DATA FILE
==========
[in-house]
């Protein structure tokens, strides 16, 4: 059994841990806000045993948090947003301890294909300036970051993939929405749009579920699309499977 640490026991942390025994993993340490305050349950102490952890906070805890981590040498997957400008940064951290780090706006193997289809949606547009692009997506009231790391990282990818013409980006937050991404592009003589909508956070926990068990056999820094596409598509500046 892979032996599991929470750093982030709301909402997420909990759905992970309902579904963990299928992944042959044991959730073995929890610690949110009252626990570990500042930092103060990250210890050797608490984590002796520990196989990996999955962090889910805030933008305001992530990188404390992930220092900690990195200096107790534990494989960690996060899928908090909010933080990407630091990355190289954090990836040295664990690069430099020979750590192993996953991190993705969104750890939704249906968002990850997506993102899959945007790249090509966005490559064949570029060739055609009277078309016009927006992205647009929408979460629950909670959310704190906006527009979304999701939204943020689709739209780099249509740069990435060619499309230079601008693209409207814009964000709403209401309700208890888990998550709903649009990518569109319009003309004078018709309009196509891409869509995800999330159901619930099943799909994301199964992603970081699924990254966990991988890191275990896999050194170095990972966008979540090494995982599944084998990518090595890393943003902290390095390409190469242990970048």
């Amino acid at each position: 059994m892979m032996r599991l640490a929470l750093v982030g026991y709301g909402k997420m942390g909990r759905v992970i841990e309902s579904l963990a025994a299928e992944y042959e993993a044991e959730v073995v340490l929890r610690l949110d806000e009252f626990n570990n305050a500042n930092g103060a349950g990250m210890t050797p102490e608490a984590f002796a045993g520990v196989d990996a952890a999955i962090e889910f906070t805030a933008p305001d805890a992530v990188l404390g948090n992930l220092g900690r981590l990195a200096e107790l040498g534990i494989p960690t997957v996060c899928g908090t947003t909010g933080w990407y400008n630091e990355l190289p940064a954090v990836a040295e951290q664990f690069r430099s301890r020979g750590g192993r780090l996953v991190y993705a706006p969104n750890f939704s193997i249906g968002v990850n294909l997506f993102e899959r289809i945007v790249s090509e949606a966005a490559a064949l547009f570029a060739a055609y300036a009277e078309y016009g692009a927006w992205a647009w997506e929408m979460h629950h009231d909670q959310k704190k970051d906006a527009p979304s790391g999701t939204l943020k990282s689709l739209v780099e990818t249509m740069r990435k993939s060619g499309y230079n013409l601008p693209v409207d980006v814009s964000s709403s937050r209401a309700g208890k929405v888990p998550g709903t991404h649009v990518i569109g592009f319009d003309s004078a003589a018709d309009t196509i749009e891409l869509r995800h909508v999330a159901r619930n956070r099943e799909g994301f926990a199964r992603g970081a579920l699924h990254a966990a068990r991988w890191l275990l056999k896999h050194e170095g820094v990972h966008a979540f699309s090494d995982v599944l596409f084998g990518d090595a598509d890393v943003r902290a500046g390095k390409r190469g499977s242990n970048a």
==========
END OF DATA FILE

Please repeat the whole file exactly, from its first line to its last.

[in-house]
């Protein structure tokens, strides 16, 4: 059994841990806000045993948090947003301890294909300036970051993939929405749009579920699309499977 640490026991942390025994993993340490305050349950102490952890906070805890981590040498997957400008940064951290780090706006193997289809949606547009692009997506009231790391990282990818013409980006937050991404592009003589909508956070926990068990056999820094596409598509500046 892979032996599991929470750093982030709301909402997420909990759905992970309902579904963990299928992944042959044991959730073995929890610690949110009252626990570990500042930092103060990250210890050797608490984590002796520990196989990996999955962090889910805030933008305001992530990188404390992930220092900690990195200096107790534990494989960690996060899928908090909010933080990407630091990355190289954090990836040295664990690069430099020979750590192993996953991190993705969104750890939704249906968002990850997506993102899959945007790249090509966005490559064949570029060739055609009277078309016009927006992205647009929408979460629950909670959310704190906006527009979304999701939204943020689709739209780099249509740069990435060619499309230079601008693209409207814009964000709403209401309700208890888990998550709903649009990518569109319009003309004078018709309009196509891409869509995800999330159901619930099943799909994301199964992603970081699924990254966990991988890191275990896999050194170095990972966008979540090494995982599944084998990518090595890393943003902290390095390409190469242990970048």
């Amino acid at each position: 059994m892979m032996r599991l640490a929470l750093v982030g026991y709301g909402k997420m942390g909990r759905v992970i841990e309902s579904l963990a025994a299928e992944y042959e993993a044991e959730v073995v340490l929890r610690l949110d806000e009252f626990n570990n305050a500042n930092g103060a349950g990250m210890t050797p102490e608490a984590f002796a045993g520990v196989d990996a952890a999955i962090e889910f906070t805030a933008p305001d805890a992530v990188l404390g948090n992930l220092g900690r981590l990195a200096e107790l040498g534990i494989p960690t997957v996060c899928g908090t947003t909010g933080w990407y400008n630091e990355l190289p940064a954090v990836a040295e951290q664990f690069r430099s301890r020979g750590g192993r780090l996953v991190y993705a706006p969104n750890f939704s193997i249906g968002v990850n294909l997506f993102e899959r289809i945007v790249s090509e949606a966005a490559a064949l547009f570029a060739a055609y300036a009277e078309y016009g692009a927006w992205a647009w997506e929408m979460h629950h009231d909670q959310k704190k970051d906006a527009p979304s790391g999701t939204l943020k990282s689709l739209v780099e990818t249509m740069r990435k993939s060619g499309y230079n013409l601008p693209v409207d980006v814009s964000s709403s937050r209401a309700g208890k929405v888990p998550g709903t991404h649009v990518i569109g592009f319009d003309s004078a003589a018709d309009t196509i749009e891409l869509r995800h909508v999330a159901r619930n956070r099943e799909g994301f926990a199964r992603g970081a579920l699924h990254a966990a068990r991988w890191l275990l056999k896999h050194e170095g820094v990972h966008a979540f699309s090494d995982v599944l596409f084998g990518d090595a598509d890393v943003r902290a500046g390095k390409r190469g499977s242990n970048a």